The Law Society has told a parliamentary committee that a proposed bill to counter slavery and people trafficking fails to ’safeguard victims effectively’ and lacks ’clarity, precision and simplicity’.
The criticisms appear in evidence submitted by the Society to a public bill committee convened by the House of Commons to consider the Modern Slavery bill after its second reading.
If passed, the bill will be the first of its kind in Europe, and one of the first attempts globally to address slavery and trafficking in the 21st century. The bill is intended to consolidate current offences relating to trafficking and slavery, and to establish an anti-slavery commissioner.
The Society says that it supports the bill’s aims, but is concerned that there are no adequate safeguards for survivor victims. Society president Andrew Caplen said: ‘We applaud the government for taking seriously the ongoing problem of modern slavery, and also their plans to address the issue, but have reservations about the effectiveness of the proposals. With the British government leading the way on modern slavery legislation, it is of paramount importance that the bill safeguards victims effectively and sets an example in this field.’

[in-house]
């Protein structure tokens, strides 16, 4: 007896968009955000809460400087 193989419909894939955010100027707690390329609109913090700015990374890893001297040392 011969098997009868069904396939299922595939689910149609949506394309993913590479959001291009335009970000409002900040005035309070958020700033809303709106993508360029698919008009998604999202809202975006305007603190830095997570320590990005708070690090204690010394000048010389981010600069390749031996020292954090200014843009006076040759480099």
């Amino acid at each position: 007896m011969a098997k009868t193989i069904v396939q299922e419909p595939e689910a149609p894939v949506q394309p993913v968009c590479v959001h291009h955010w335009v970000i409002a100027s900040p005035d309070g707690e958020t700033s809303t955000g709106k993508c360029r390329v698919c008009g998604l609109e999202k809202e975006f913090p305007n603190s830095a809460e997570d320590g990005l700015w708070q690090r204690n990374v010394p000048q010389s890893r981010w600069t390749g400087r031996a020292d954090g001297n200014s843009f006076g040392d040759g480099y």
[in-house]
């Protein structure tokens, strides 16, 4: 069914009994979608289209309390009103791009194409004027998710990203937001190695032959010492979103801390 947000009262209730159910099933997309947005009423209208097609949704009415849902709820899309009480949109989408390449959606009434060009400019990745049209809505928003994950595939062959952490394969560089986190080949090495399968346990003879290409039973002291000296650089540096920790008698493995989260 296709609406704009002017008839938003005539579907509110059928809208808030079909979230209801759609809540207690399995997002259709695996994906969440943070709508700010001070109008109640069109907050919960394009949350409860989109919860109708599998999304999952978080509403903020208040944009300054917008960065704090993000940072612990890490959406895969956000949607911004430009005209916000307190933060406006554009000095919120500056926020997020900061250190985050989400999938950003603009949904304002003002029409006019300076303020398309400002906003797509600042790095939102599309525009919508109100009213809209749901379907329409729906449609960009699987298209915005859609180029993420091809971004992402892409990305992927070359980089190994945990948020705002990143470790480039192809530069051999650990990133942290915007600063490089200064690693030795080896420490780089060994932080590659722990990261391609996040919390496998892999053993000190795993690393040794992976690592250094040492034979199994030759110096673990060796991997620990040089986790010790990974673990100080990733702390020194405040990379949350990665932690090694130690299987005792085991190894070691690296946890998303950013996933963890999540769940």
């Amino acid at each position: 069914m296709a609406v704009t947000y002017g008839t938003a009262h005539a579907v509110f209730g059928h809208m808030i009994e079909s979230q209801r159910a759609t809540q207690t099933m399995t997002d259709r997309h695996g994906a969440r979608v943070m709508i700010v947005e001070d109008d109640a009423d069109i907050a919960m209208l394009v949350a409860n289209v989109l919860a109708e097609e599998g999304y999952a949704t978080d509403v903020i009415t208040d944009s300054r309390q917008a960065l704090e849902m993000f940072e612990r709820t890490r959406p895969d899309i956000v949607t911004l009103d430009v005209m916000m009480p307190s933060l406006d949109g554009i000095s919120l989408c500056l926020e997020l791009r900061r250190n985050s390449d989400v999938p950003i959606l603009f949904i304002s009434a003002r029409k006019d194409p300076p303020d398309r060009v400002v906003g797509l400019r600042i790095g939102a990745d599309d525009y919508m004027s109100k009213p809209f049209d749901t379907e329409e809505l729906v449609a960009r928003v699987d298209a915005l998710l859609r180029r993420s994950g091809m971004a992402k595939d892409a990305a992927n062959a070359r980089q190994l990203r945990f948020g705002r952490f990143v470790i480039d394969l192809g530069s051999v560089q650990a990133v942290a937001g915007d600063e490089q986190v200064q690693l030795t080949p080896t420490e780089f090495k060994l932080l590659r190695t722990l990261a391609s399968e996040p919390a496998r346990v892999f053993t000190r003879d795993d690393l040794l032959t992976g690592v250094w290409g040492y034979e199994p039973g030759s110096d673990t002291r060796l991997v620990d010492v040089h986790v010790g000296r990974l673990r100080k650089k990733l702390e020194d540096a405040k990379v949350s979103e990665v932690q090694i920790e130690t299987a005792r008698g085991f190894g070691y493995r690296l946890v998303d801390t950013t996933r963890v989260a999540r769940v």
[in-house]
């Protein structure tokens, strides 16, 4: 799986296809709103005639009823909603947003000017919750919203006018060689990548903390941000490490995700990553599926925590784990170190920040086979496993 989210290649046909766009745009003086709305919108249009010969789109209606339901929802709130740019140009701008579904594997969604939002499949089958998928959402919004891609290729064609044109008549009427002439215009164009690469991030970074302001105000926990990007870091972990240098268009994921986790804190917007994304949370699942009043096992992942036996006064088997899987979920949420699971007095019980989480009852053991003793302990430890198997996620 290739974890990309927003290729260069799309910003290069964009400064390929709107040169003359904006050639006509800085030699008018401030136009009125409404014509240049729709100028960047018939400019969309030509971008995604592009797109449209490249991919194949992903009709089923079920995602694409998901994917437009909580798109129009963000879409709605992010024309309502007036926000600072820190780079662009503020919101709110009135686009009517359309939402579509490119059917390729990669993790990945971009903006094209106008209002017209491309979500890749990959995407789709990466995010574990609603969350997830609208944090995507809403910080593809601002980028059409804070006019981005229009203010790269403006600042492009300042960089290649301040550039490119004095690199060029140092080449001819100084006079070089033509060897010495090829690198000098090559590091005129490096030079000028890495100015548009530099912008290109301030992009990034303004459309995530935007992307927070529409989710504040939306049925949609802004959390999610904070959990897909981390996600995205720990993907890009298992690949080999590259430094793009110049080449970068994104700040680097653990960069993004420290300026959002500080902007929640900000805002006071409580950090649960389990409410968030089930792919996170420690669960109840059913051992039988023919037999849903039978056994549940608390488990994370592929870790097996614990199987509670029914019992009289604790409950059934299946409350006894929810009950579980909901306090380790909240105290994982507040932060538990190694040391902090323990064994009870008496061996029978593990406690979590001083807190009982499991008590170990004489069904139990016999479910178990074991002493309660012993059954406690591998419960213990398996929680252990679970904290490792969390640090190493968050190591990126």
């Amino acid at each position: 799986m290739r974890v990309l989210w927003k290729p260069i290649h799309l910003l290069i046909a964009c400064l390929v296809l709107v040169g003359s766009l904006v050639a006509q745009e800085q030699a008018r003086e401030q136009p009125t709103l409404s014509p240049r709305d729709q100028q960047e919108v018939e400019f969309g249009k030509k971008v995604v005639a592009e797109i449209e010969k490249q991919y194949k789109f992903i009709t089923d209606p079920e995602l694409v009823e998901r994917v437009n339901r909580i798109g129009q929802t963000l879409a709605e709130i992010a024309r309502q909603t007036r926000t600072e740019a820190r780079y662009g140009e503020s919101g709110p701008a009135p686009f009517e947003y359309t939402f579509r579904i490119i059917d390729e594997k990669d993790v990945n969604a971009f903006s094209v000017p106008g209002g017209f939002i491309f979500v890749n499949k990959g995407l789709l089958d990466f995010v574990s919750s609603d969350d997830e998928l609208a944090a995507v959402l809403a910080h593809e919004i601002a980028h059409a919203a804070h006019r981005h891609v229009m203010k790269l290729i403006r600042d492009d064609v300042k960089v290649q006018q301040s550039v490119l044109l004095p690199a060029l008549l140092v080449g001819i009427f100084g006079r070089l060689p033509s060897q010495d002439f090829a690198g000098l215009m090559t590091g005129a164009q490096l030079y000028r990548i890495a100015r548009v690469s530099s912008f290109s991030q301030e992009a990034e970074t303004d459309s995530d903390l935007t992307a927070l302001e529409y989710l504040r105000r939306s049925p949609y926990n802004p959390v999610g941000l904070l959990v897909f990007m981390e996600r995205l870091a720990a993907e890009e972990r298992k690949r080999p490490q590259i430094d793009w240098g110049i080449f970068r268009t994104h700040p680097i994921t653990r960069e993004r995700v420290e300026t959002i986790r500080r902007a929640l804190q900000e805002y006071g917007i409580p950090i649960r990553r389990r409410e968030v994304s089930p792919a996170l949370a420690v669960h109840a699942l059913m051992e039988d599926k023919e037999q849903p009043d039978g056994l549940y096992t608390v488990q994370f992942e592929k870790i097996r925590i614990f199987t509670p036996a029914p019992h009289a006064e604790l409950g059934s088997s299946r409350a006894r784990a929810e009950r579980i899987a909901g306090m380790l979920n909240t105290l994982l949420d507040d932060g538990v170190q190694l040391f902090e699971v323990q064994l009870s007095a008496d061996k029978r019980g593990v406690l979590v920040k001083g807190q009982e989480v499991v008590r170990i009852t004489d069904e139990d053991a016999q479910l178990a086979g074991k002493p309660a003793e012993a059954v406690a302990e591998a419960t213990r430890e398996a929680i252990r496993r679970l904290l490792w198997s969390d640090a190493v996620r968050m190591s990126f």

The Society’s main concerns are:
- the need to protect children;
- lack of clarity, precision and simplicity of offences listed;
- concerns that some criminal activity in relation to modern slavery will either not be caught by the provisions, or the hurdles required to overcome in mounting a prosecution will prevent effective law enforcement;
- concerns the offences clauses in the bill are overly complex and do not reflect international definitions of trafficking and forced labour;
- slave masters and traffickers will be able to use the ’double criminality’ requirement (that the offence being investigated by the requiring country is also an offence in the receiving country) to avoid successful prosecution;
- that the proposed anti-slavery commissioner will not be effective without being independent from the Home Secretary.
Slavery and trafficking will be among subjects covered in the Society’s annual human rights conference, on 10 December. Find out more about the conference here.